Such persistent hostility affected Derrida more than one would imagine. I was privileged to have a regular correspondence with him over the last seven years of his life, and that concern of his never failed to surface in his letters, provoked by the critical texts of The Times Literary Supplement that I would send to him. Already in 1997 he wrote: “Je ne sais pas si je m’habituerai jamais à tant de bêtisse et à tant de haine. Peut-être que ce que je crains le plus, c’est justement une certain habitude. La leur et la mienne.” But those articles, he would write years later, “me sont aussi précieux par le contenu que vous savez (qui m’apprend beaucoup, m’enrage parfois, me fait le plus souvent rire d’un rire résigné) que par le lien amical et durable, la complicité aussi qu’ils entretiennent entre nous.” As many were able to verify, the author of Politics of Friendship practiced it in the fertile form of open dialogue and intellectual accessibility. Like his architectural alter ego Peter Eisenman, the philosopher raised a barrier of textual cryptography that only mercurial conversation and hypnotic reflection could break down.
Peter Eisenman’s corbusian project for the Cannaregio of Venice clearly influenced the winning proposal by Bernard Tschumi in the competition for the remodelling of La Villette park in Paris.
As much the regular grid of the two proposals as their systematic alteration with formal elements and their enhancement with rhythmic variations are seen as architectural expressions of theoretical deconstruction.
Now Eisenman wraps up his Jewish memorial in Berlin, and one cannot help seeing this gridded concrete labyrinth as a lapidary symbol of deconstruction and a horizontal cenotaph of a movement that Derrida’s death has rhetorically concluded. The philosopher and the architect staged their intellectual drifting apart with a famous epistolary exchange that the magazine Assemblage published in 1990. Here Derrida raised such disparate issues as God, Jewish space, or the opposition between the immutability of glass and the fragility of the ruin, and Eisenman reacted to this extensive palimpsest of absence and distance by expressing indignation at the implicit rejection of his work and at the same time relief at the declaration that it could not be considered deconstructive. I tried to bring them together for a final conversation, but illness made a farewell ceremony impossible. In his last letter to me, seven months before his death, Derrida mentioned the tumor and chemotherapy as the reason to decline the invitation. “De surcroît, je ne vous cacherai pas que, s’agissant de l’architecture aujourd’hui, je me sens moins compétent et moins inspiré que jamais.”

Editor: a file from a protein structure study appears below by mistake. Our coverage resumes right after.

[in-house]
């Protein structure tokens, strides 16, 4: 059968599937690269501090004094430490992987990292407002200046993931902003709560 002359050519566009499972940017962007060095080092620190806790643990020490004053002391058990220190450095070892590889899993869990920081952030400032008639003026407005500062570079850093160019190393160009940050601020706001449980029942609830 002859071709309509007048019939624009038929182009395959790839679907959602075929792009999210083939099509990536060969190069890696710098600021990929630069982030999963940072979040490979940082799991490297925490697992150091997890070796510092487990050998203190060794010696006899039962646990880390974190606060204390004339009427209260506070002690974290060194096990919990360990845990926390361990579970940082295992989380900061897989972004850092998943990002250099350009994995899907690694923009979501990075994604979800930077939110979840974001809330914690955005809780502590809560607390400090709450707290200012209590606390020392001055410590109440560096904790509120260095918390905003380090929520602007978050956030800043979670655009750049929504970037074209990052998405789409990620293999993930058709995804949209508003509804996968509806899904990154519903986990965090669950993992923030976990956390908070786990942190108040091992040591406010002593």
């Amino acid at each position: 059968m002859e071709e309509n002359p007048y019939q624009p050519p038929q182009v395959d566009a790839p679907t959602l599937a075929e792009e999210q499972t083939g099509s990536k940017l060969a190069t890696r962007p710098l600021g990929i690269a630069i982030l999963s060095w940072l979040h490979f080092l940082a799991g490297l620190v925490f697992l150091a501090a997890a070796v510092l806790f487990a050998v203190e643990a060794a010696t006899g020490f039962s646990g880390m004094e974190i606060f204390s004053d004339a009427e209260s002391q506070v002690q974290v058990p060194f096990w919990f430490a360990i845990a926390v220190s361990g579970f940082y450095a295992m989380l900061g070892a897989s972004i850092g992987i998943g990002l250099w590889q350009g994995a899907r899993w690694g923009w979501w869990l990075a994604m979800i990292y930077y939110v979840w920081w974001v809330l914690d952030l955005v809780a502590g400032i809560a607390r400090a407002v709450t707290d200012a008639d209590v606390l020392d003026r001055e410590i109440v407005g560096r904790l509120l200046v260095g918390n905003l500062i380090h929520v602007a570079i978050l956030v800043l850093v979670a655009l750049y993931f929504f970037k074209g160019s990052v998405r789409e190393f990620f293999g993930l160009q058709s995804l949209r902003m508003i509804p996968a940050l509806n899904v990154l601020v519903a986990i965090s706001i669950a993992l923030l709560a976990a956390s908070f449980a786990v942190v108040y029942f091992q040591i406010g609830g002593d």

The folies drawn up by Tschumi in the knots of the grid that covers the park of La Villette also have a precedent in those imagined by Eisenman for the Venetian Cannaregio.
Many have considered deconstruction, with its demolishing or dismantling of ideological scaffolding, as an intrinsically architectural activity that reveals the internal structure of thought systems by decomposing their elements while reducing them to rubble. But in a world where George Bush presents his campaign strategist Karl Rove as ‘the architect’ of victory, and where Bill Gates describes himself as ‘the chief architect’ of Microsoft, deconstruction takes on a metaphorical breadth that breaks through philosophical architectures to become the colloquial term used by Woody Allen in Deconstructing Harry or the chef Ferrán Adriá in his ‘deconstructed cuisine’. Fifteen years after the exhibition in the MoMA – recently reopened after a rebuilding by Taniguchi with a canonic modernity diametrically opposed to the deconstructivist vanguard then promoted in its walls – the magnificent seven are all stars of the architectural firmament. Of the movement sparked by their fractured forms, nothing remains but blurred traces and scattered ashes. In the words of the critic Michael Speaks, “theory was interesting, but now we have work.”